U.S. hopes for new U.N. resolution

United Nations Sept. 21. Several dozen heads of state and government are expected to attend the 58th General Assembly debate as it formally gets under way here next Tuesday. And with comes different themes even if the U.S. President, George W. Bush, is expected to harp on Iraq and the ongoing war against terrorism, with or without the so-called linkages.

Iraq will be one of the major themes without a doubt and not just from an American perspective. The rest of the world — Europe, West Asia and the Asia Pacific especially — sees the problem in much different perspectives and much to the annoyance of Washington.

Last year Mr. Bush came to New York basically to tell the world body that it was on the verge of being forced into irrelevance if it could not enforce the Security Council resolutions on Iraq. Washington, in a matter of months, parted company with the U.N. on Iraq, went to war. But what was supposed to have been achieved militarily was certainly not "won" in the post-conflict phase.

Now bogged down in a quagmire — conservatives and hawks in this Republican administration will not subscribe to this view — with daily loss of American lives and a reconstruction tab much above all expectations, the Bush administration is returning to New York. In many ways by coming back to the U.N. for a different mandate, Mr. Bush has actually acknowledged that the world body is very much relevant, several political analysts and diplomats are saying.

Once again Washington is being reminded that the Iraq resolution it is seeking is not going to be easy by any stretch of imagination. And for this to materialise, the process will have to be a two-way street. Belatedly, there is the realisation in some official corridors of Washington of this reality. Still the lurking fears of the political implications of being embarrassed for giving up political power in Baghdad is very much in the minds of this Bush White House. Whether or not it wants to admit this is a different matter.There is a difference in which other major players — the veto-holding nations in the Security Council particularly — are going about this new Iraq resolution. If in February and early March this year, some saw in the actions of France and Germany to oppose staunchly an American imposition on the Council, this time around there is a willingness to bail the Americans out of a big mess. Still France, Germany and Russia have told Washington that it must listen to the alternatives that are being proposed.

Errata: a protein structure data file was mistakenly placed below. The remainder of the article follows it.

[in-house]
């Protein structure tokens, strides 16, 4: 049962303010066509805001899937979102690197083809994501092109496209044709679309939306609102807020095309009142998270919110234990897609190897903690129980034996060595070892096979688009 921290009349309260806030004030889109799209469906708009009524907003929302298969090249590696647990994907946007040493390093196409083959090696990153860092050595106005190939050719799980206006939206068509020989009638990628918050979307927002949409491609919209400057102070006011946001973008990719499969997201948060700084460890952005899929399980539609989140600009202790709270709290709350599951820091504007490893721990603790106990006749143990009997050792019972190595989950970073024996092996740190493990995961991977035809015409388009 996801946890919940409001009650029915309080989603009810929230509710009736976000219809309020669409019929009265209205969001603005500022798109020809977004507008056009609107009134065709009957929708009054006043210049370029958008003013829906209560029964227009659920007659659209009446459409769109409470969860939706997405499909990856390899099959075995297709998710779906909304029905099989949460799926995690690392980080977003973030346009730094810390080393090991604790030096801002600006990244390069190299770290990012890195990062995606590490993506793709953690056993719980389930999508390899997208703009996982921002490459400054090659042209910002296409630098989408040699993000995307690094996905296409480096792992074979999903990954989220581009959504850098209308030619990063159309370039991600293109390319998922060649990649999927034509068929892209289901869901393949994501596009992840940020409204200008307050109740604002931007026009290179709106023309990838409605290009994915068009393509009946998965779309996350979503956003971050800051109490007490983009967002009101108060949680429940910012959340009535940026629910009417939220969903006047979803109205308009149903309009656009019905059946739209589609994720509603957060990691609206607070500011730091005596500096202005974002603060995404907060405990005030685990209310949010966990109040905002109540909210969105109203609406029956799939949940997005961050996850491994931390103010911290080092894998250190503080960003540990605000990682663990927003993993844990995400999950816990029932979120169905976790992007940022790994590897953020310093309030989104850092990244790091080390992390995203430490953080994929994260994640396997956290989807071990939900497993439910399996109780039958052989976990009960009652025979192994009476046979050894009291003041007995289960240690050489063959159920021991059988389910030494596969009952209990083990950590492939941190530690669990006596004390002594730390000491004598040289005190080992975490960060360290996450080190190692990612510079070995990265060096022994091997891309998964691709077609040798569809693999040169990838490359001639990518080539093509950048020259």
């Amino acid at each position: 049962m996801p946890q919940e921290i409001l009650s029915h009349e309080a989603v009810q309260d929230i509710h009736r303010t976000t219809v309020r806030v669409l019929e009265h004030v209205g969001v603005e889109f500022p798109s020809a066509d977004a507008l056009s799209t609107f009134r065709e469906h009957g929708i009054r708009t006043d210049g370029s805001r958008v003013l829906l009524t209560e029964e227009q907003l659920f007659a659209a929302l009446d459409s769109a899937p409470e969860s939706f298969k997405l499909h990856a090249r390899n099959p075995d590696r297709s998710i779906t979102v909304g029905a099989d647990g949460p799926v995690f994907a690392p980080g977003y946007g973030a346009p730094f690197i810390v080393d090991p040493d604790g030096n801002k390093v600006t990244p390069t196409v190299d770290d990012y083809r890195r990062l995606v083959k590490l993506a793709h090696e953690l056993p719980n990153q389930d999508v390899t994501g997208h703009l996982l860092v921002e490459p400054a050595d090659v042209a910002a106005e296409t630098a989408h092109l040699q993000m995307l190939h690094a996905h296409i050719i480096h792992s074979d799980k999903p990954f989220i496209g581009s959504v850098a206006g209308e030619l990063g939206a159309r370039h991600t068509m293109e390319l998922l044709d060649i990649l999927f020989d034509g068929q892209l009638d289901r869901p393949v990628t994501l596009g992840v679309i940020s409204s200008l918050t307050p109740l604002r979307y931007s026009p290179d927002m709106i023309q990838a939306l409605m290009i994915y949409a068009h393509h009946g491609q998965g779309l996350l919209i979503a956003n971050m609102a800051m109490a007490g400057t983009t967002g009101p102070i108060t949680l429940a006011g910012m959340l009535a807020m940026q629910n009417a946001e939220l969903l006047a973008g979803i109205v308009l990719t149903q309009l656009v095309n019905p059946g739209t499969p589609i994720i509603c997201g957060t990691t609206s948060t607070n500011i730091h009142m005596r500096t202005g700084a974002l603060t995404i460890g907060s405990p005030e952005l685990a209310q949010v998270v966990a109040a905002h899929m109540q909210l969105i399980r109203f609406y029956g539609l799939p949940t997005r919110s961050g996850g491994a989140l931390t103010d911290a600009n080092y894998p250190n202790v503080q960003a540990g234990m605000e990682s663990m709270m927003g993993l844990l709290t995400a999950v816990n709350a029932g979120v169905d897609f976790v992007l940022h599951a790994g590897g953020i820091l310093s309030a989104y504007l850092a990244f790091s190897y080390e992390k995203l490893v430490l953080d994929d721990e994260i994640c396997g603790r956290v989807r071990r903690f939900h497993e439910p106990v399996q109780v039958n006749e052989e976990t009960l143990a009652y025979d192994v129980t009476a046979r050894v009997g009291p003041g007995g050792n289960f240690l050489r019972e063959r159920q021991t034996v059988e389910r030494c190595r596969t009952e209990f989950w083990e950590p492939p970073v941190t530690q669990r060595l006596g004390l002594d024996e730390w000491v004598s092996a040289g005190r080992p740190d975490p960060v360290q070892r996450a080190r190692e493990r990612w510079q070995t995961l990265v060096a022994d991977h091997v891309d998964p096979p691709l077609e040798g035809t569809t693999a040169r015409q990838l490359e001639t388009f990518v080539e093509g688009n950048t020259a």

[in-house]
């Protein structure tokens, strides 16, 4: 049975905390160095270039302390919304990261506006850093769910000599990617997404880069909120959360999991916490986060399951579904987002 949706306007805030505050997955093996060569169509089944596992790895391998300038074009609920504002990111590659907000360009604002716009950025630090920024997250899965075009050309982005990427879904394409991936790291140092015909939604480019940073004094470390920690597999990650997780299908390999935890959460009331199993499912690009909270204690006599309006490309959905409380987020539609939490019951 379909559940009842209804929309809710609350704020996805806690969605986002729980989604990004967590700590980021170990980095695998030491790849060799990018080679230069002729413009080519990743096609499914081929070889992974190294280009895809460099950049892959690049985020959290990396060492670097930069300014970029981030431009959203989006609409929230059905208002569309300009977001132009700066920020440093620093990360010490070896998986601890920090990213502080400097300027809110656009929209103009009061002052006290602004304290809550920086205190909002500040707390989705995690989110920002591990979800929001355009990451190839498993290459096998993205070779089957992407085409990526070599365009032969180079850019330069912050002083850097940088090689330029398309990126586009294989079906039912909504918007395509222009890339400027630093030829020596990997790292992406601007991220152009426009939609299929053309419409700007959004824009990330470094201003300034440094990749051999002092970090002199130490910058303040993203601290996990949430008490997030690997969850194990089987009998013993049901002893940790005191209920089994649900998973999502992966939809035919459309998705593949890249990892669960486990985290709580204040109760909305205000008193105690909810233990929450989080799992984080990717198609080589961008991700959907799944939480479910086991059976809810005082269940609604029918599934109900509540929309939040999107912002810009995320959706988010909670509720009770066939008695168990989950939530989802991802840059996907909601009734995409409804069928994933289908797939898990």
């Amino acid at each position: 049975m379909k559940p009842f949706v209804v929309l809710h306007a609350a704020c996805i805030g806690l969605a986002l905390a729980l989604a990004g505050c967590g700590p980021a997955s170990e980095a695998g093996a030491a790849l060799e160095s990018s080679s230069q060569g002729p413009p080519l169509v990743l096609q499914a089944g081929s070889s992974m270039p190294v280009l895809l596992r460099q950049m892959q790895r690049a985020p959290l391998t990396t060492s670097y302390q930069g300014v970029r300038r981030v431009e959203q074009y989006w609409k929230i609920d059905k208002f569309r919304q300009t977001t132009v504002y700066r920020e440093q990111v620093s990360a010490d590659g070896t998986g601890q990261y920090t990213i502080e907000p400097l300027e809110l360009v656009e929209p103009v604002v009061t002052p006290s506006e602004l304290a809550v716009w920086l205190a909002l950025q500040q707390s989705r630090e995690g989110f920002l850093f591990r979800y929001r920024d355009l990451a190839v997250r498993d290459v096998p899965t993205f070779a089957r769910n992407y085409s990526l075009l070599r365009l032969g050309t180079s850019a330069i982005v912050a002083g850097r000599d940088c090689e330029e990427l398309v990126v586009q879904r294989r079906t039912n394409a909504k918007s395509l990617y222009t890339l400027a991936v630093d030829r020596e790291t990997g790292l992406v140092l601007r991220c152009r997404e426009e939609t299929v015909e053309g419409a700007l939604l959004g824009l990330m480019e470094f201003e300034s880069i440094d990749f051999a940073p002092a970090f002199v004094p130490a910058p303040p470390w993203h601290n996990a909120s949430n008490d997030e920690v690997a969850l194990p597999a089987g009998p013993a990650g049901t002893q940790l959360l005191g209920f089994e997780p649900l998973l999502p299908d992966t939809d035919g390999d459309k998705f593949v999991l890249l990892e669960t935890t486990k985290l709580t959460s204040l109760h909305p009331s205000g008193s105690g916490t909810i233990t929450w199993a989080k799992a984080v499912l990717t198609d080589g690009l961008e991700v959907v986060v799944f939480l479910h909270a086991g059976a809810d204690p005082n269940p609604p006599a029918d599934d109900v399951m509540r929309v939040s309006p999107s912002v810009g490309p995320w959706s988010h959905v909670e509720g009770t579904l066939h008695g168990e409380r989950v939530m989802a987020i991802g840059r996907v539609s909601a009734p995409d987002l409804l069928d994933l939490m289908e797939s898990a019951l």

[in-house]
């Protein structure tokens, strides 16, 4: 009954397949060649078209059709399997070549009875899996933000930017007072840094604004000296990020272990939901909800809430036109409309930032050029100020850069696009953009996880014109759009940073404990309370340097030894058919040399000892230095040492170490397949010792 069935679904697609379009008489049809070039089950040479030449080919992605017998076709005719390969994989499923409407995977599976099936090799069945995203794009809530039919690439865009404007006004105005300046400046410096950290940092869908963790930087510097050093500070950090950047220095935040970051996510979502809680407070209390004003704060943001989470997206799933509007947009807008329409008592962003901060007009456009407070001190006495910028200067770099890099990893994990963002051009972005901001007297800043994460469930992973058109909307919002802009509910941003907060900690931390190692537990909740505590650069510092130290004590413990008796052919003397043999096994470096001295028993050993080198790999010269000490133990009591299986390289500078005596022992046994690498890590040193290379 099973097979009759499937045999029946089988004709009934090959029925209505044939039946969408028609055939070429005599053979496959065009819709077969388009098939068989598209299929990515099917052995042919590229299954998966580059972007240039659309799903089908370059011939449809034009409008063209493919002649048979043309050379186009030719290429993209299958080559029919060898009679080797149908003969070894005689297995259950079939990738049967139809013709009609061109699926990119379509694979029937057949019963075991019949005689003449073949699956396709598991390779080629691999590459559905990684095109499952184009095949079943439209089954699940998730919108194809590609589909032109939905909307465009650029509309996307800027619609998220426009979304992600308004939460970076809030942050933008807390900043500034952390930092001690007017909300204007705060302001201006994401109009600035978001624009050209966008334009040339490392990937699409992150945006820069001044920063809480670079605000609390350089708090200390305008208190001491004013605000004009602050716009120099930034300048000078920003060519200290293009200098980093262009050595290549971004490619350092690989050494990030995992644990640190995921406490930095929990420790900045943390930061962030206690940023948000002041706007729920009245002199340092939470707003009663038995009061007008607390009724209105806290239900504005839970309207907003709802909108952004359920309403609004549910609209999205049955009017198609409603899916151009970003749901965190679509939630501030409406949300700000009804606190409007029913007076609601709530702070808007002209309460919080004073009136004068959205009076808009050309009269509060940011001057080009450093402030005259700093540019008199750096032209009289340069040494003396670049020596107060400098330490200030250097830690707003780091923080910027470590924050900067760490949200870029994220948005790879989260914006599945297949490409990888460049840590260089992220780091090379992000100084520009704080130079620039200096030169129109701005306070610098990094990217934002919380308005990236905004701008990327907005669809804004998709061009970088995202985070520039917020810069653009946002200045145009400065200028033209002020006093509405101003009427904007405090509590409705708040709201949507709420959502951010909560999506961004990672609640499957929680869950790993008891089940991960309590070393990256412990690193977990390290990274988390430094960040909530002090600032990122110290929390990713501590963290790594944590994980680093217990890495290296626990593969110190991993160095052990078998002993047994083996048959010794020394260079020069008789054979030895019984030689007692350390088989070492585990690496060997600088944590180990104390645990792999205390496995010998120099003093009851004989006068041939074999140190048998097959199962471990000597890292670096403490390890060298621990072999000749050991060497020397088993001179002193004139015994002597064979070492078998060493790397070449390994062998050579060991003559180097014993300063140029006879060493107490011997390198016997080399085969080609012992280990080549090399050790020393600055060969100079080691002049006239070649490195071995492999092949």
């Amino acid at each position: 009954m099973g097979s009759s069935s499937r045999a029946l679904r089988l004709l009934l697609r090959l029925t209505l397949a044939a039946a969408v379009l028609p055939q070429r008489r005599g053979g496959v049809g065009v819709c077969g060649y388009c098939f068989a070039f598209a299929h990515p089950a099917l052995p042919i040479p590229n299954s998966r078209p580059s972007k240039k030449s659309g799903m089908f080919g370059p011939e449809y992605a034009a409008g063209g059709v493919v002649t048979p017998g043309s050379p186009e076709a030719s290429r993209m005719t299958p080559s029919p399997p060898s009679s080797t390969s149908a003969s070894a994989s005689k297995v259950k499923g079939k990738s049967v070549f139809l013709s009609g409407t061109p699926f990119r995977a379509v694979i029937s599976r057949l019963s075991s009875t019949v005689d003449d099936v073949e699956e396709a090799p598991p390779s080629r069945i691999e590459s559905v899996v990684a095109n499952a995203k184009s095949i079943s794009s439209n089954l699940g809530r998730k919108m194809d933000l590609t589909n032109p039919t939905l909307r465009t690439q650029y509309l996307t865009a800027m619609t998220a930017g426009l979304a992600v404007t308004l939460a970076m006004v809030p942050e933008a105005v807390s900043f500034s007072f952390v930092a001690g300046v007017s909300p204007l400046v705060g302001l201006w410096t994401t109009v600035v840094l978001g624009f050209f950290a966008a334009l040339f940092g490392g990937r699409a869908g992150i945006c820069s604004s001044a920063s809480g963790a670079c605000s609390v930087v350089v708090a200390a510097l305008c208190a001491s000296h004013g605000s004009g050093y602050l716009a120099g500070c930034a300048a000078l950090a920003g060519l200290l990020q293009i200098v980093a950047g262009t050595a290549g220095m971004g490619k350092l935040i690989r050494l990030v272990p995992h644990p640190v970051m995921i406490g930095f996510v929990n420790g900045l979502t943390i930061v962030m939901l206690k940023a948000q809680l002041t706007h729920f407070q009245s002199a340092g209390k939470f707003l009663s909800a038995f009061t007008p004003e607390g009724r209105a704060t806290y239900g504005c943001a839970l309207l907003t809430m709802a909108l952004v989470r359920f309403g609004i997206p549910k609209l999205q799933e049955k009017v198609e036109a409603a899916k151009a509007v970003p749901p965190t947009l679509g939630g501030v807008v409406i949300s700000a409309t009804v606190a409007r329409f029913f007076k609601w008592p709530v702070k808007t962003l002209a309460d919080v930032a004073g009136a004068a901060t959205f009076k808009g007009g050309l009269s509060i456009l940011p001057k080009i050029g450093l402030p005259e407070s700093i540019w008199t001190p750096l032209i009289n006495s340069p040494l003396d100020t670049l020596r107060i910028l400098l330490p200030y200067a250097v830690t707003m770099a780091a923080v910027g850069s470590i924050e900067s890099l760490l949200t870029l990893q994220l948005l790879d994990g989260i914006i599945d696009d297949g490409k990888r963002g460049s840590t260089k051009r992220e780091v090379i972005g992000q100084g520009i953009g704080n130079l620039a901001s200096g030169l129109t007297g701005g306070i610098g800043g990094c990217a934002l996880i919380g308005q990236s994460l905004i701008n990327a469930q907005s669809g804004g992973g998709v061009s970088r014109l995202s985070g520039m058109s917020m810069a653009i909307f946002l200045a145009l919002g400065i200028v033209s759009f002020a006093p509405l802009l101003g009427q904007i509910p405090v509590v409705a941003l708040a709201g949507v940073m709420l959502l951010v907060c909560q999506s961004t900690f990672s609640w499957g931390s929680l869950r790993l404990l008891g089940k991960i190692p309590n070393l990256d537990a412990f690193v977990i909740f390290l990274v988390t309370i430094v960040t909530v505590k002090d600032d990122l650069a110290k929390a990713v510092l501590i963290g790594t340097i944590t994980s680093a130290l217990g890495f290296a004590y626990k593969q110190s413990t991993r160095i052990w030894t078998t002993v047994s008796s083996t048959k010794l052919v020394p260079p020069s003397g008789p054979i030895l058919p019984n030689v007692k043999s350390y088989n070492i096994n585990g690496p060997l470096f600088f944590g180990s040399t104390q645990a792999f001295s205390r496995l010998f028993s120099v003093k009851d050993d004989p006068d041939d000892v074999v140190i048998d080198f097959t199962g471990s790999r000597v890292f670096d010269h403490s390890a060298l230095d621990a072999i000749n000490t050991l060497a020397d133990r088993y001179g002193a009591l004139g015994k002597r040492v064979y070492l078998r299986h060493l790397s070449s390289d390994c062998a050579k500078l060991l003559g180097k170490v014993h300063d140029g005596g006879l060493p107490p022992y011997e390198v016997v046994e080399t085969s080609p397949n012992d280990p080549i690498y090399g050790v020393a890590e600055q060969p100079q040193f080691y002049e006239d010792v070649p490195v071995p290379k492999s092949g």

One perception here is that beyond what Mr. Bush may have to say in his address this Tuesday, his meetings on the sidelines with leaders of France and Germany are going to be critical; and the Russian President, Vladimir Putin, will be in Camp David towards the later part of the week. These meetings aside Mr. Bush is also scheduled to meet the Prime Minister of India and the President of Pakistan, the two countries that Washington would very much want to be involved in Iraq.

The initial expectation was that the new Security Council resolution on Iraq would be "ready" by the time Mr. Bush landed in New York. No one believes this is going to come about, and even Mr. Bush has publicly conceded that much. Now the talk of something materialising during the week of September 29 but this would depend on how genuine the discussions have been this week.

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